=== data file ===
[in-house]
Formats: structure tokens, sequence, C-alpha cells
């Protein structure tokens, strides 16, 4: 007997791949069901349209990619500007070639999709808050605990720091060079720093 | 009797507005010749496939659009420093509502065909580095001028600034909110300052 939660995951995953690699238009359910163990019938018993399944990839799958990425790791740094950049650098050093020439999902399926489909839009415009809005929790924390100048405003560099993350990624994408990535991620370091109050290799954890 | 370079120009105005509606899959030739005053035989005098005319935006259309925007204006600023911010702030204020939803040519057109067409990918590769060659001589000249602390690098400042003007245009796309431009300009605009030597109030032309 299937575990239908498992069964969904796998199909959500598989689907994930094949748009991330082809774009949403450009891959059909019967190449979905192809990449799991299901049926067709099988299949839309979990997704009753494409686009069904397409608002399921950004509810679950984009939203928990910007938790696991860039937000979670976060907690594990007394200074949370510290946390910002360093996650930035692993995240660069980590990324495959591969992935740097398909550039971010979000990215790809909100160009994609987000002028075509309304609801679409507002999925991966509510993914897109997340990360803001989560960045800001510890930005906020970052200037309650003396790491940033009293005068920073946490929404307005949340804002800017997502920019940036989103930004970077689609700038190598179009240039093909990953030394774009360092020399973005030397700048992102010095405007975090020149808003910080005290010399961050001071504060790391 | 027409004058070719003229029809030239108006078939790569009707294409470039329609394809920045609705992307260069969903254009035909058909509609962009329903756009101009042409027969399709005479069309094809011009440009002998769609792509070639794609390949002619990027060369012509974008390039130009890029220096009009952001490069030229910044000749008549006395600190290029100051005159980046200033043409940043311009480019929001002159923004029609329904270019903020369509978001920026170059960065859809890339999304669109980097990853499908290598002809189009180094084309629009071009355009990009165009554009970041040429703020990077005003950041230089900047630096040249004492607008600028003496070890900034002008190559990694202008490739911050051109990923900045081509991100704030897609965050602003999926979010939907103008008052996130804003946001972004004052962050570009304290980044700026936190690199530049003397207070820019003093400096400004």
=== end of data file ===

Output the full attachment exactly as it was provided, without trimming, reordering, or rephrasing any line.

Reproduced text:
[in-house]
Formats: structure tokens, sequence, C-alpha cells
């Protein structure tokens, strides 16, 4: 007997791949069901349209990619500007070639999709808050605990720091060079720093 | 009797507005010749496939659009420093509502065909580095001028600034909110300052 939660995951995953690699238009359910163990019938018993399944990839799958990425790791740094950049650098050093020439999902399926489909839009415009809005929790924390100048405003560099993350990624994408990535991620370091109050290799954890 | 370079120009105005509606899959030739005053035989005098005319935006259309925007204006600023911010702030204020939803040519057109067409990918590769060659001589000249602390690098400042003007245009796309431009300009605009030597109030032309 299937575990239908498992069964969904796998199909959500598989689907994930094949748009991330082809774009949403450009891959059909019967190449979905192809990449799991299901049926067709099988299949839309979990997704009753494409686009069904397409608002399921950004509810679950984009939203928990910007938790696991860039937000979670976060907690594990007394200074949370510290946390910002360093996650930035692993995240660069980590990324495959591969992935740097398909550039971010979000990215790809909100160009994609987000002028075509309304609801679409507002999925991966509510993914897109997340990360803001989560960045800001510890930005906020970052200037309650003396790491940033009293005068920073946490929404307005949340804002800017997502920019940036989103930004970077689609700038190598179009240039093909990953030394774009360092020399973005030397700048992102010095405007975090020149808003910080005290010399961050001071504060790391 | 027409004058070719003229029809030239108006078939790569009707294409470039329609394809920045609705992307260069969903254009035909058909509609962009329903756009101009042409027969399709005479069309094809011009440009002998769609792509070639794609390949002619990027060369012509974008390039130009890029220096009009952001490069030229910044000749008549006395600190290029100051005159980046200033043409940043311009480019929001002159923004029609329904270019903020369509978001920026170059960065859809890339999304669109980097990853499908290598002809189009180094084309629009071009355009990009165009554009970041040429703020990077005003950041230089900047630096040249004492607008600028003496070890900034002008190559990694202008490739911050051109990923900045081509991100704030897609965050602003999926979010939907103008008052996130804003946001972004004052962050570009304290980044700026936190690199530049003397207070820019003093400096400004």